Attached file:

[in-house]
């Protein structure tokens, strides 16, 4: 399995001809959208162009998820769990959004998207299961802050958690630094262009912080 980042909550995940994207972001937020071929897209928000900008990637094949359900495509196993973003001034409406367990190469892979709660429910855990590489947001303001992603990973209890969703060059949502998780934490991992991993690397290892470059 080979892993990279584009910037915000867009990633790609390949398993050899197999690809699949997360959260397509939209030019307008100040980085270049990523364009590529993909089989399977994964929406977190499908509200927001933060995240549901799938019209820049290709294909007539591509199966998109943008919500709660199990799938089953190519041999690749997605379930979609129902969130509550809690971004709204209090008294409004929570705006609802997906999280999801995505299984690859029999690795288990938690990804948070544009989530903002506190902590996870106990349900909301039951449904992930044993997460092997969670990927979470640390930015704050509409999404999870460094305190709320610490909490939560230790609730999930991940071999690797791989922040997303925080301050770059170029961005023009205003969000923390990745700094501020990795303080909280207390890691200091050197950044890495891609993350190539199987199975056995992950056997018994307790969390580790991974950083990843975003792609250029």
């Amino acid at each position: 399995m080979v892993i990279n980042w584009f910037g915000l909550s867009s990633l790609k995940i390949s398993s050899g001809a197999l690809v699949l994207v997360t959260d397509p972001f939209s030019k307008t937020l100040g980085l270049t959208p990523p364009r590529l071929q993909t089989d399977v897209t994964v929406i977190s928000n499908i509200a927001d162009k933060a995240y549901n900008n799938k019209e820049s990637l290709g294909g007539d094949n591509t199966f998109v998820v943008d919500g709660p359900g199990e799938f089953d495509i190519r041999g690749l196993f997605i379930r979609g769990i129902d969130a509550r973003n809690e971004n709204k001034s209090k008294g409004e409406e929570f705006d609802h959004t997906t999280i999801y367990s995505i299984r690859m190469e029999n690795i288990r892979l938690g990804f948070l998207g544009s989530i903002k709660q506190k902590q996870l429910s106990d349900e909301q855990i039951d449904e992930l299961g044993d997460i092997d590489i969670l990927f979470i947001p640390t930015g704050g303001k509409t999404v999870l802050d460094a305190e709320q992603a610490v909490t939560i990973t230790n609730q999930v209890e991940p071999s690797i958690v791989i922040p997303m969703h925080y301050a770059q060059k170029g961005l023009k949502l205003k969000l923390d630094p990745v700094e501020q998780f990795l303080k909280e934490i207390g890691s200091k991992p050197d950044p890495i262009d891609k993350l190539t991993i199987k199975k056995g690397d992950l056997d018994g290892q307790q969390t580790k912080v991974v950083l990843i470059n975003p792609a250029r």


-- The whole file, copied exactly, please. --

[in-house]
């Protein structure tokens, strides 16, 4: 399995001809959208162009998820769990959004998207299961802050958690630094262009912080 980042909550995940994207972001937020071929897209928000900008990637094949359900495509196993973003001034409406367990190469892979709660429910855990590489947001303001992603990973209890969703060059949502998780934490991992991993690397290892470059 080979892993990279584009910037915000867009990633790609390949398993050899197999690809699949997360959260397509939209030019307008100040980085270049990523364009590529993909089989399977994964929406977190499908509200927001933060995240549901799938019209820049290709294909007539591509199966998109943008919500709660199990799938089953190519041999690749997605379930979609129902969130509550809690971004709204209090008294409004929570705006609802997906999280999801995505299984690859029999690795288990938690990804948070544009989530903002506190902590996870106990349900909301039951449904992930044993997460092997969670990927979470640390930015704050509409999404999870460094305190709320610490909490939560230790609730999930991940071999690797791989922040997303925080301050770059170029961005023009205003969000923390990745700094501020990795303080909280207390890691200091050197950044890495891609993350190539199987199975056995992950056997018994307790969390580790991974950083990843975003792609250029």
């Amino acid at each position: 399995m080979v892993i990279n980042w584009f910037g915000l909550s867009s990633l790609k995940i390949s398993s050899g001809a197999l690809v699949l994207v997360t959260d397509p972001f939209s030019k307008t937020l100040g980085l270049t959208p990523p364009r590529l071929q993909t089989d399977v897209t994964v929406i977190s928000n499908i509200a927001d162009k933060a995240y549901n900008n799938k019209e820049s990637l290709g294909g007539d094949n591509t199966f998109v998820v943008d919500g709660p359900g199990e799938f089953d495509i190519r041999g690749l196993f997605i379930r979609g769990i129902d969130a509550r973003n809690e971004n709204k001034s209090k008294g409004e409406e929570f705006d609802h959004t997906t999280i999801y367990s995505i299984r690859m190469e029999n690795i288990r892979l938690g990804f948070l998207g544009s989530i903002k709660q506190k902590q996870l429910s106990d349900e909301q855990i039951d449904e992930l299961g044993d997460i092997d590489i969670l990927f979470i947001p640390t930015g704050g303001k509409t999404v999870l802050d460094a305190e709320q992603a610490v909490t939560i990973t230790n609730q999930v209890e991940p071999s690797i958690v791989i922040p997303m969703h925080y301050a770059q060059k170029g961005l023009k949502l205003k969000l923390d630094p990745v700094e501020q998780f990795l303080k909280e934490i207390g890691s200091k991992p050197d950044p890495i262009d891609k993350l190539t991993i199987k199975k056995g690397d992950l056997d018994g290892q307790q969390t580790k912080v991974v950083l990843i470059n975003p792609a250029r």